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Your Exclusive Budget Safari begins in Cape Town, where there is something for everyone with its spectacular scenery and great city vibe! From the Cape you head through the mountains of the Cederberg and the Namaqualand's beautiful wildflower fields.
Spend the day exploring the Orange River by canoe, before visiting hot springs and the impressive Fish River Canyon. Head northwards through the orange-red sand dunes of Namibia's Namib Desert, going to Sossusvlei, before choosing adventure activities in Swakopmund. See the towering Brandberg Mountain and continue to the pertrified forests and san rock art sites. Then venture into Etosha, famous for its vastness and fantastic game viewing. Do more game spotting in Botswana, exploring the remarkable Okavango Delta and game-rich Chobe National Park - both famous, world-class safari destinations.
Arrive at the roaring Victoria Falls on the Zimbabwe side, where this Cape Town to Victoria Falls Exclusive Budget Safari ends!
During this trip you are likely to come across activities that encourage tourists to participate in lion, elephant or other wildlife interaction. This includes walking with lions, riding elephants and any other tourist operation putting travellers in close contact with animals that would normally live wild and separate from human contact.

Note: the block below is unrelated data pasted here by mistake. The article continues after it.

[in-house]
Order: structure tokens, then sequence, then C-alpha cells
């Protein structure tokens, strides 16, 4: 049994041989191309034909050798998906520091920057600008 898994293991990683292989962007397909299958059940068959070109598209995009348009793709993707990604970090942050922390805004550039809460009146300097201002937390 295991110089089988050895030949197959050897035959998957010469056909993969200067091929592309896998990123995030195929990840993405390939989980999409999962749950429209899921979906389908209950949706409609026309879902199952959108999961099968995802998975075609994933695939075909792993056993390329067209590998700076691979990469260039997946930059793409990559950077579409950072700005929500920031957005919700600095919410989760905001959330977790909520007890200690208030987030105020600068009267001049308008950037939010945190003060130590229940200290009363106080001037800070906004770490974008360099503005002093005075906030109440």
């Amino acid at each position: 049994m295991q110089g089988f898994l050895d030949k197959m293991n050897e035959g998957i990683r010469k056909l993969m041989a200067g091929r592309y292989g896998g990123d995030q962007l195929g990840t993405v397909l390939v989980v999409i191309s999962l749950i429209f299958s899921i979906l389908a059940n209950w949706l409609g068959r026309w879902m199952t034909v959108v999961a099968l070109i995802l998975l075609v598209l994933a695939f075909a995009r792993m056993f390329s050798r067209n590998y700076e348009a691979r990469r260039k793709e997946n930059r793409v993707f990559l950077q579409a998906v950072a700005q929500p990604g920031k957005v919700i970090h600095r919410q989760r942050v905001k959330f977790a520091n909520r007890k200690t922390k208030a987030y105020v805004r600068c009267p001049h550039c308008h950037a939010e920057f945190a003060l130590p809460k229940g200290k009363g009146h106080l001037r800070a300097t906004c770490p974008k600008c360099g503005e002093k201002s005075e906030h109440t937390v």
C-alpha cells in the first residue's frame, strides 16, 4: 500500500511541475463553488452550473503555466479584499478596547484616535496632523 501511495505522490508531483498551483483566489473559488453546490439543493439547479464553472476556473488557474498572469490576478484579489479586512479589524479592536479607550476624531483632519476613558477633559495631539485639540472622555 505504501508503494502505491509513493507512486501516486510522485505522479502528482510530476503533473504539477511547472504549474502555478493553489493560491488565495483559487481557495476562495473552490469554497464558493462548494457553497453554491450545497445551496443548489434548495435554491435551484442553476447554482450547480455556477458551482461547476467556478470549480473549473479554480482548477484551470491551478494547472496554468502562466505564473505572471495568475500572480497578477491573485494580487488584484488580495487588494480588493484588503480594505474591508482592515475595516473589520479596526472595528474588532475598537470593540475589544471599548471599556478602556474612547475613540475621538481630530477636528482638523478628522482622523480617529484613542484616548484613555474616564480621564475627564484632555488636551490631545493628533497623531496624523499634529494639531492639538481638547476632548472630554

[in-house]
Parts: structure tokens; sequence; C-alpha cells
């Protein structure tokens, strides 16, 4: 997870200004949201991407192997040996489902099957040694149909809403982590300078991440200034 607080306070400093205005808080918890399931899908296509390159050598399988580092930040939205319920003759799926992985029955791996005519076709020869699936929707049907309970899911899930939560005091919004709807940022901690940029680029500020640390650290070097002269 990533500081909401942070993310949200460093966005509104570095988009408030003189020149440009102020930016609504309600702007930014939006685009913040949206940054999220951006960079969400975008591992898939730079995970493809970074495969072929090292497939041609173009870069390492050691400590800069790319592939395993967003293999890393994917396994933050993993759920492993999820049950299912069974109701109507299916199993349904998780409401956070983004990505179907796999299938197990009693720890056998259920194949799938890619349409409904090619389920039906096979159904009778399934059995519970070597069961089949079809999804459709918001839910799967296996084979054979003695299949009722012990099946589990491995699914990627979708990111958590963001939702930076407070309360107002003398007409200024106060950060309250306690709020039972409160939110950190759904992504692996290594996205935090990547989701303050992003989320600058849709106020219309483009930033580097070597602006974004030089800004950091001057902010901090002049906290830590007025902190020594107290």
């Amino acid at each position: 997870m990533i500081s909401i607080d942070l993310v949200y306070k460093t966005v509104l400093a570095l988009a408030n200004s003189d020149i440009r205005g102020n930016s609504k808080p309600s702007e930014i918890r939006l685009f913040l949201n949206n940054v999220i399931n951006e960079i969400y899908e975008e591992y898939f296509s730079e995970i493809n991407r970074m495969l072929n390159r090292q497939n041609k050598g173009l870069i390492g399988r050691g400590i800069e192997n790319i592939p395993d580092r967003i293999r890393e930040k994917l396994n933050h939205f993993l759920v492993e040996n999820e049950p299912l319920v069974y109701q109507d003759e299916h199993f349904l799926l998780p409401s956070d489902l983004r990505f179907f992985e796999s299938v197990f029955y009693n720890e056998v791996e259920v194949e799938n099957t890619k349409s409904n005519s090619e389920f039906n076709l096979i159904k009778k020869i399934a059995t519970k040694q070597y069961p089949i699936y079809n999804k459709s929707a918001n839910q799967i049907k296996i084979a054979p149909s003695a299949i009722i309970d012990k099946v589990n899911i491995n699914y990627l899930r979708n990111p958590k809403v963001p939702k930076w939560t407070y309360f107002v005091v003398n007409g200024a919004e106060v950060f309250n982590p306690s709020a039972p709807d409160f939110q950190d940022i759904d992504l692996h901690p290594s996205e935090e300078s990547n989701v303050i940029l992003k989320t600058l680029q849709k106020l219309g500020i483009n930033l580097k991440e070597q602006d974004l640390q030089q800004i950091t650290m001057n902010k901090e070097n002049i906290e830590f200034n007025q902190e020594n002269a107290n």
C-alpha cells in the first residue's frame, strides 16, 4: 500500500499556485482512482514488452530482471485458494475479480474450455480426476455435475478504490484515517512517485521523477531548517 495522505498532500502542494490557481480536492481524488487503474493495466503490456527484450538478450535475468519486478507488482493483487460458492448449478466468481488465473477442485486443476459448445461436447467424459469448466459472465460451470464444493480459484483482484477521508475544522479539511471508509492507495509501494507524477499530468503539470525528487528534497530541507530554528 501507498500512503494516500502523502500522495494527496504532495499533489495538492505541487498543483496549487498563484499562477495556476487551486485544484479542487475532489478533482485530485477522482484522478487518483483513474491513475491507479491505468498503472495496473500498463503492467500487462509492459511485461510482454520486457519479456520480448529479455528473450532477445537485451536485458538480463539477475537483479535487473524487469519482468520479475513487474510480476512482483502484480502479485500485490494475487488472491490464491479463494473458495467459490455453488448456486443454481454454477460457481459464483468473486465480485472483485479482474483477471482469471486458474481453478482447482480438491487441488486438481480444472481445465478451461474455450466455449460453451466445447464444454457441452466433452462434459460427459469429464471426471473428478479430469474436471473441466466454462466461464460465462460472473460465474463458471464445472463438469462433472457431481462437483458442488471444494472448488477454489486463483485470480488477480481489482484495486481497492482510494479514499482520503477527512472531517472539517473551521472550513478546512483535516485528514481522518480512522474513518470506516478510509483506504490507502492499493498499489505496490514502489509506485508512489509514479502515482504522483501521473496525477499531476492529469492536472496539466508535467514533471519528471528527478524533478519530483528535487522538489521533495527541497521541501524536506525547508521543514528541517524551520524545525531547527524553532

We absolutely do not encourage or endorse this type of wildlife interaction operation. For more information on why this is not good for Africa's wild animals, please see our detailed blog post on the subject.
Arrive in Cape Town in the Western Cape Province of South Africa for the Cape Town to Victoria Falls Safari.
You have the rest of the day to relax and explore the beautiful city of Cape Town. In the evening you will meet your tour guide and the rest of the safari group.
An early start from the hotel in Cape Town takes us to the beach on the Atlantic Ocean to have a last look at Table Mountain across the bay.
After lunch we head for the Cederberg Mountains, staying overnight in Clanwilliam. This pretty mountain village is set in a lush valley where wildflowers bloom in spring. One of South Africa's oldest towns, Clanwilliam enjoys a scenic location in the Olifants River Valley.
This area is popular with hikers and fishing enthusiasts, as well as being the central rooibos growing region of the country. Arriving in Clanwilliam you have the option of taking a tour to the rooibos farms, to taste some of this local rooibos tea. The Rooibos plant is indigenous to the Western Cape and is a hugely popular beverage in South Africa, boasting high nutritional value and great health benefits.